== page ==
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Louisville City eager to join MLS expansion race

Photo by Louisville City
Photo by Louisville City

When looking through the stands of Louisville Slugger Field throughout Louisville City’s inaugural campaign, it was not uncommon to see the face of Mayor Greg Fischer among the various government officials scattered throughout the crowd. Now heading into year two as a franchise, Louisville City, with Fischer’s assistance, is making the push for a new stadium and a spot in Major League Soccer.

Louisville City was among the top clubs in attendance in the United Soccer League on both a season ticket and per-game basis in its inaugural season. On the field, the club reached the Eastern Conference finals, signaling a strong sporting debut to the club’s first season.

Yet, despite all of the club’s successes, there is a desire for more. Specifically, there is a desire for MLS and a sports atmosphere that would energize and ignite a city that is so desperate for representation on the professional level.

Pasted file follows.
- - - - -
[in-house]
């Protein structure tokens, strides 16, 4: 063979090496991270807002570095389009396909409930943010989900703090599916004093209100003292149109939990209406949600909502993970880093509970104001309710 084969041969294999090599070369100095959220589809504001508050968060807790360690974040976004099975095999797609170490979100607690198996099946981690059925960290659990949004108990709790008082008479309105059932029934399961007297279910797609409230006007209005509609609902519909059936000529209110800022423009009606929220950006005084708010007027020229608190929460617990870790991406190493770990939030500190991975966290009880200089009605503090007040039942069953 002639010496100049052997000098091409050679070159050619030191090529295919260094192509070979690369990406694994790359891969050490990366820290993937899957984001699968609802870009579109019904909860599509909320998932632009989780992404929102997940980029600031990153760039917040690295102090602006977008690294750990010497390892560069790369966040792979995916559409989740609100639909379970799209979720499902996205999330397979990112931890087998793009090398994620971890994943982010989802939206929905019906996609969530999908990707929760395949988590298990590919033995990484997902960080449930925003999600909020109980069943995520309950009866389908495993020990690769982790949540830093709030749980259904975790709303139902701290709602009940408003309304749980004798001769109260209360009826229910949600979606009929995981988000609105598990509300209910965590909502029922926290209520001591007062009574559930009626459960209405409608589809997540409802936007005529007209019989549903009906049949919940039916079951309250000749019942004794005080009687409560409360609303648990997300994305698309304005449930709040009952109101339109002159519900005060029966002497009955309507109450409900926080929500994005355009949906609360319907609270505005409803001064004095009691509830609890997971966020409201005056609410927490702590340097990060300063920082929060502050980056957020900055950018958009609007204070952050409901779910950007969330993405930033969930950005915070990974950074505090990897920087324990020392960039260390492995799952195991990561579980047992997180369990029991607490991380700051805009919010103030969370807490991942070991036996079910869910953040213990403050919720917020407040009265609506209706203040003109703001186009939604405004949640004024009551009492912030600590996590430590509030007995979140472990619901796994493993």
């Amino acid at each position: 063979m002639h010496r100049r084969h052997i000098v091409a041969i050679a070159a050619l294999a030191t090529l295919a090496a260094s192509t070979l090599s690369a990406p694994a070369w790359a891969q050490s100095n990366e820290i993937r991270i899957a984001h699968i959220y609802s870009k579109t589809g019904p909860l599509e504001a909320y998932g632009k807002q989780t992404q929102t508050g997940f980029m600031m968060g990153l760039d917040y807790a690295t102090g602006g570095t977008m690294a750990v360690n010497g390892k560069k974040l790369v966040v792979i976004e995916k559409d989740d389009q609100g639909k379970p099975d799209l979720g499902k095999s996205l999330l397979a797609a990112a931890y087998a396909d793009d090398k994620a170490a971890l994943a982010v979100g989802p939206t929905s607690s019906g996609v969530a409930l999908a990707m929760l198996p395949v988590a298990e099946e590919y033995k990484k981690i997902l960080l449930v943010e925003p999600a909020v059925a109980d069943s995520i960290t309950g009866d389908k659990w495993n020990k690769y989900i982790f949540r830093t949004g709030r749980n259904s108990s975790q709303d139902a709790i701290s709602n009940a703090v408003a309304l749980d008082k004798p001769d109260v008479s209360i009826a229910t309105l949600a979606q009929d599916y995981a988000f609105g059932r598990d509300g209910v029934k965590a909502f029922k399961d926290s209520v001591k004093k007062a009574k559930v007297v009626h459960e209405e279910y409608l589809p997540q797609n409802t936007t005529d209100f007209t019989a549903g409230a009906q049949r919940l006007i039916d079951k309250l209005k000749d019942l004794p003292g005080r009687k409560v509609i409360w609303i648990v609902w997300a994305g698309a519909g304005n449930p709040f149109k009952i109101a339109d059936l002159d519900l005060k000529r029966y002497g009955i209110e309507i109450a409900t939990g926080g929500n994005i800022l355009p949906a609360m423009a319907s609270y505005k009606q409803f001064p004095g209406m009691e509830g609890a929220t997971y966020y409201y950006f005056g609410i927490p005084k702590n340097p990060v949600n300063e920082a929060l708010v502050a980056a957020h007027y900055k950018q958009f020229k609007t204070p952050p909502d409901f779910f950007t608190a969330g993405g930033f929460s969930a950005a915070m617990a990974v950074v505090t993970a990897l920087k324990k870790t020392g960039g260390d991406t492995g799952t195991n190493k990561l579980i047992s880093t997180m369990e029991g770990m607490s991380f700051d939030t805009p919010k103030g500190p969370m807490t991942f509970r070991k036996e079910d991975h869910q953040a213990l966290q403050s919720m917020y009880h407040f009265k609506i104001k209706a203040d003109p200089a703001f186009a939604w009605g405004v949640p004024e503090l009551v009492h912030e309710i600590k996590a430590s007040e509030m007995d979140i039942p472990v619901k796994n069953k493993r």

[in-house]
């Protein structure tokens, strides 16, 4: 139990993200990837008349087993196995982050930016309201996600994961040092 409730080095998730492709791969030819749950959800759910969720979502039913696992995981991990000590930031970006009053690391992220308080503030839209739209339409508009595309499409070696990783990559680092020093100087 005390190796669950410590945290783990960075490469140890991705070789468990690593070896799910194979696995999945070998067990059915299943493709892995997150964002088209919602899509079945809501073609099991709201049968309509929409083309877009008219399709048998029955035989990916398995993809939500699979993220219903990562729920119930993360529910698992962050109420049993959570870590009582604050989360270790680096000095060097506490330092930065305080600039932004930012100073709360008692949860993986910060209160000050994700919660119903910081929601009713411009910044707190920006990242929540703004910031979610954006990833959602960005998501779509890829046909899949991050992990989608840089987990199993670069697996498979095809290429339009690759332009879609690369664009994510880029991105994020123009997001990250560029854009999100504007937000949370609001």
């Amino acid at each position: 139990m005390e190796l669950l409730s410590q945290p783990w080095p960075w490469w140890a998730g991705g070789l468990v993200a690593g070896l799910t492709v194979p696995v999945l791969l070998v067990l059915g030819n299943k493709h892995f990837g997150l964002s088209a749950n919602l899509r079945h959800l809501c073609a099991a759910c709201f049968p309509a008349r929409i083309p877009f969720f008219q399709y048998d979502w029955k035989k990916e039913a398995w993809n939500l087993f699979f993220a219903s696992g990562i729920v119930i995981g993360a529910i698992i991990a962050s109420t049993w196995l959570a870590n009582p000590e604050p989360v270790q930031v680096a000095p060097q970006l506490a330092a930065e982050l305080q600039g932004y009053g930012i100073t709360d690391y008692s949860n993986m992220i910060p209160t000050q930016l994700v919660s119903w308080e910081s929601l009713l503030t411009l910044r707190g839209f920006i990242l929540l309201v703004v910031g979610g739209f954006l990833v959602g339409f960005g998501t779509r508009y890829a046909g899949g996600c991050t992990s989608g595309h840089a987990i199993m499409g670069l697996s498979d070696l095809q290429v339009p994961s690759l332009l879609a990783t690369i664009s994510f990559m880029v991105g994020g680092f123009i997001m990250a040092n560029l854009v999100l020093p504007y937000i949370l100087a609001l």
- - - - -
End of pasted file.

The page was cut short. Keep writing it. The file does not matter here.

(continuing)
“They kind of got a lay of the land and how they see the market and where it’s going,” Fischer told SBI regarding contact with MLS. “Just sort of a general conversation about the state of the league and different cities that they’re looking at. We’re doing all kinds of due diligence in terms of USL growth and MLS growth. It’s what you would expect from us.”

“Everything has been very preliminary,” added Amanda Duffy, Louisville City’s president, “whether it’s with Major League Soccer executives or other MLS owners who have helped us create that path and what it’s going to take for us to get to the MLS level. We understand where that focus needs to be and the critical components to taking it to the next level.

“We still maintain a great relationship with Orlando City, even without the affiliation, and we have relationships with owners in USL and MLS owners that can help us with our plan, with our path and give us the best advice to get to where we want to be.”

In order to make that step, Louisville City knows the top priority is securing a stadium project.

Following a recent announcement that MLS is looking to expand to 28 teams in the very near future, a series of markets have emerged as potential expansion sites. A fellow USL club, Sacramento Republic, appears to be leading the charge, while markets like San Antonio and St. Louis have long been on the list of cities viewed as expansion candidates.